Florida shuts down Auburn

Posted: Sunday, December 03, 2000

By The Associated Press

ATLANTA -- Rex Grossman was able to finish what he started.

Florida abandoned its quarterback juggling act in the Southeastern Conference championship game, leaving the ball in the hands of the brash redshirt freshman.

Grossman responded by throwing four touchdown passes Saturday, leading the No. 7 Gators to a 28-6 victory over No. 18 Auburn and their first SEC title since 1996.

''You can stay in there a long time if you play well and do what you're supposed to do,'' said coach Steve Spurrier, who had no need to display his notoriously quick trigger finger.

Grossman, who shared playing time most of the season with senior Jesse Palmer, was on the field for all but two plays as Spurrier fulfilled his pledge to give the younger player most of the snaps.

Grossman, selected the most valuable player, was 17-of-26 for 238 yards with one interception as the Gators earned a spot in the Sugar Bowl.

''Rex is an excellent passer. Hopefully, he will get a lot more knowledgeable,'' Spurrier said. ''If he gets it all down, he has a chance to be pretty good some day.''

Florida (10-2) dominated Auburn for the second time in seven weeks. On Oct. 14, Grossman threw a touchdown pass on each of the first five possessions, leading the Gators to a 38-7 rout.

Afterward, he compared Auburn's defense to the Florida scout team, providing plenty of bulletin-board fodder heading into the rematch. Unfortunately for the Tigers, the motivational edge wasn't nearly enough to overcome the Gators' quickness and depth.

''They have more speed than anybody we have played,'' coach Tommy Tuberville said. ''We didn't have the answer.''

Earnest Graham gave Florida (10-2) a lethal ground-air attack, rushing for a career-high 169 yards, and the Gators' ball-hungry defense came up with three critical turnovers in the first half.

Florida won its sixth conference title in 10 years but the first since 1996, when the Gators also claimed the national championship.

Spurrier was carried off the field on the shoulders of his players, who lingered on the field for several minutes to celebrating with their fans. Clearly, the Gators were elated to be back on top in the SEC.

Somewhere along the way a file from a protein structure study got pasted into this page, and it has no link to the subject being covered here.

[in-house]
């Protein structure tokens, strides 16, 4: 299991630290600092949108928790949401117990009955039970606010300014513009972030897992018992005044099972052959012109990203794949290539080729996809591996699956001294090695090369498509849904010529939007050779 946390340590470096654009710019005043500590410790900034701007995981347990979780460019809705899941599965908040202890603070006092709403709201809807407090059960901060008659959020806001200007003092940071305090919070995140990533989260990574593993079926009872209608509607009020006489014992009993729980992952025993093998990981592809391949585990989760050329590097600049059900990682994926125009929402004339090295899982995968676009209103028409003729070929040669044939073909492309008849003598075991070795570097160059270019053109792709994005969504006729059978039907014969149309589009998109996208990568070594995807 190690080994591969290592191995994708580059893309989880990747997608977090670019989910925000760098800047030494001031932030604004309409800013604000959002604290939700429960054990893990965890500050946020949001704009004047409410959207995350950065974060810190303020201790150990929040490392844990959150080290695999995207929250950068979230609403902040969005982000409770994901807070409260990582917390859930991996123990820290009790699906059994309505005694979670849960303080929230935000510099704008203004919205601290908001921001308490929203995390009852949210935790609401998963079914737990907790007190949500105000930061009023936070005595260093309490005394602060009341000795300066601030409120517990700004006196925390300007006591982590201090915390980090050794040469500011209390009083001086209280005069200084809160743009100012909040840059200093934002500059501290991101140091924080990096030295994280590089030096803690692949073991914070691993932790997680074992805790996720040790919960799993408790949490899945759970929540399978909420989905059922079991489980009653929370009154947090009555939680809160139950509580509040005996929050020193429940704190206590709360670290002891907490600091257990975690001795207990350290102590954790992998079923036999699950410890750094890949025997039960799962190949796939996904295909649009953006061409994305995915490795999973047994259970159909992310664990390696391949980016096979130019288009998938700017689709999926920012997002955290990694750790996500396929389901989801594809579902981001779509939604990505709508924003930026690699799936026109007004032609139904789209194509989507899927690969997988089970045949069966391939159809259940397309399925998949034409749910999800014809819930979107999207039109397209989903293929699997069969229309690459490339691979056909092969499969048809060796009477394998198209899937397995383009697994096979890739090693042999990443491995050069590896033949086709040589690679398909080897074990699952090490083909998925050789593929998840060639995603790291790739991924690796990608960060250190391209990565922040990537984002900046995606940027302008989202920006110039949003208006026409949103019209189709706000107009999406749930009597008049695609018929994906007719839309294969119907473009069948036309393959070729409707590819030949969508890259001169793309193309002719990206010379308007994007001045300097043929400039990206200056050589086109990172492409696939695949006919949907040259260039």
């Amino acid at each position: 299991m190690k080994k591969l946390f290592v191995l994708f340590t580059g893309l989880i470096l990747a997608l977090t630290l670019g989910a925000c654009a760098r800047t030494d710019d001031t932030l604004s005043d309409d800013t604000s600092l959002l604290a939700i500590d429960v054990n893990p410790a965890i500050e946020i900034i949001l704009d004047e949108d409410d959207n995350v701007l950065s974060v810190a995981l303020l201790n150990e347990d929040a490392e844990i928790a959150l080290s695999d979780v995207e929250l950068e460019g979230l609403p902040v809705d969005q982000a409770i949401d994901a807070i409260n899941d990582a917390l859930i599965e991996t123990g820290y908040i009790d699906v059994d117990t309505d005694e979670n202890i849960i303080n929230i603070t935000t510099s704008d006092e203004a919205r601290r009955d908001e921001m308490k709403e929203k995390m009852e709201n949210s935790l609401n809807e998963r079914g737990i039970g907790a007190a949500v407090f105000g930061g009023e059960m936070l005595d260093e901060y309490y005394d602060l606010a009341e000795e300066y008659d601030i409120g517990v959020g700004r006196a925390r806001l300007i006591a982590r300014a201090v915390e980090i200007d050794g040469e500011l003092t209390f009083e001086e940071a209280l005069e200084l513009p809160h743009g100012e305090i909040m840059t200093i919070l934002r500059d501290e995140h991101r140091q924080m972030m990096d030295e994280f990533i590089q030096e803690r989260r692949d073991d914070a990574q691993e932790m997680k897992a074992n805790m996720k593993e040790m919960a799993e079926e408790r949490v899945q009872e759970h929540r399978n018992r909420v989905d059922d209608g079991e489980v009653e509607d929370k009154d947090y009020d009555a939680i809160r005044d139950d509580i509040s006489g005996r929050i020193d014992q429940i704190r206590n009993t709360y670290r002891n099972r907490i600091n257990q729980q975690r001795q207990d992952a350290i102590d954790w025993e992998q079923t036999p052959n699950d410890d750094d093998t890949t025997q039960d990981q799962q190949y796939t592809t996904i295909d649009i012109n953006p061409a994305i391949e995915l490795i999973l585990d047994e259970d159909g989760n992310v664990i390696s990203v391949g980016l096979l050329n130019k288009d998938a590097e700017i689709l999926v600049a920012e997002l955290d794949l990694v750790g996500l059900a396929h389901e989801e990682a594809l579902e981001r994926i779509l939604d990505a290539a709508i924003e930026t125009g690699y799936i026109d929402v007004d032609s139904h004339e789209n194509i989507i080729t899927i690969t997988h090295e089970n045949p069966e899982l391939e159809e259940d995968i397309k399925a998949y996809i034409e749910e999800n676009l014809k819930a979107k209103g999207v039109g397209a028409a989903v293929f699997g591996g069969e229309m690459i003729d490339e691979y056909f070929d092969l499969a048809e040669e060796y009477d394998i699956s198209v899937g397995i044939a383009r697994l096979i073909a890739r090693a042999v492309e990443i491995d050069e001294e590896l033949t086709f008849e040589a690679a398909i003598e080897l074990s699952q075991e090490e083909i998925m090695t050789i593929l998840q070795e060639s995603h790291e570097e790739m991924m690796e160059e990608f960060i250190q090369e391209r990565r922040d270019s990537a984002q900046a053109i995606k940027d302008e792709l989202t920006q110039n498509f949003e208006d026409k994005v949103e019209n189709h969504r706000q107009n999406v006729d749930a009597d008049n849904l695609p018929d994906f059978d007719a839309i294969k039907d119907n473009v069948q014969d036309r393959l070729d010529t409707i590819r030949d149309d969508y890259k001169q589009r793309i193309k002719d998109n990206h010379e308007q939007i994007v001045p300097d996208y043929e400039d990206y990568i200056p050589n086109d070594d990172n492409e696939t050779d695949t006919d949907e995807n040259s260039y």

''This is the first big game I've ever won here,'' junior offensive lineman Kenyatta Walker said. ''This is why you come to Florida -- to win a championship''

Navy 30, Army 28

BALTIMORE -- Navy found the ideal way to put an end to its perfectly awful season -- just let Army make more mistakes.

Brian Broadwater ran for 114 yards and a touchdown and also passed for a score as the Midshipmen avoided a rare winless season by winning 30-28 Saturday.

Looking for their first win since last year's Army-Navy game, the Midshipmen (1-10) built a 20-point lead late in the third quarter and held on to beat the bumbling Black Knights, who committed five turnovers. Navy lost the ball twice.

Army (1-10) used two fourth-quarter touchdown passes by Curtis Zervic to cut the gap to 30-28 with 2:44 left, but an onside kick failed and Navy retained possession when the Black Knights were called for running into the kicker on a 43-yard field goal try with 1:29 to go.

Michael Wallace had 159 yards rushing and a touchdown for Army, which capped its worst season since going 0-10 in 1973. Wallace finished with 1,157 yards on ground, third-best total in Army history.

The victory gave Navy two straight wins in the series for the first time since 1982-83, but Army still holds a 48-46-7 lead.

Although it's been a trying season for the Midshipmen, they can take solace in beating Army and averting only the third winless season in the history of the program. The 1883 Navy team went 0-1 and the 1948 squad finished 0-8-1.

Navy concluded its season on a high note in part because Broadwater finished his career with a flourish. The senior quarterback, who missed last year's Army game with a broken collarbone, directed the option attack with near flawless precision and passed just often enough to keep the Army defense honest.

He averaged 6.6 yards per carry in the first half, when Navy held the ball for more than 23 minutes.

Navy went up 27-7 with 3:22 left in the third quarter when Brad Wimsatt took an Army fumble three yards into the end zone.

The Midshipmen then let the Black Knights back into the game. First, Army scored on a blocked punt. Then, after Navy lost a fumble, Army closed to 27-21 on a 23-yard TD pass from Zervic to Brian Bruenton on a fourth-and-16 play.

Navy appeared on the verge of collapse before one final Army turnover temporarily stopped the onslaught. Four plays after Omari Thompson fumbled a punt, David Hills kicked a field goal for a nine-point cushion with 5:32 to play.

Whether it was nerves, or simply the product of two teams logging a combined 1-19 record, the first few minutes of the game were rife with errors.

It began on the opening kickoff, which bounced out of bounds. Army punter Dan MacElroy then dropped the snap to conclude the Black Knights' first series, and Navy gave it back three plays later on a botched pitchout.

Then Wallace burst through the line and into the clear for a 65-yard touchdown run that gave Army its only lead. A field goal and a 45-yard touchdown run by Broadwater put the Midshipmen up 10-7.

Broadwater made it 17-7 by taking the Midshipmen into the end zone by a different route, a 32-yard TD pass to a wide open Brian Williams.

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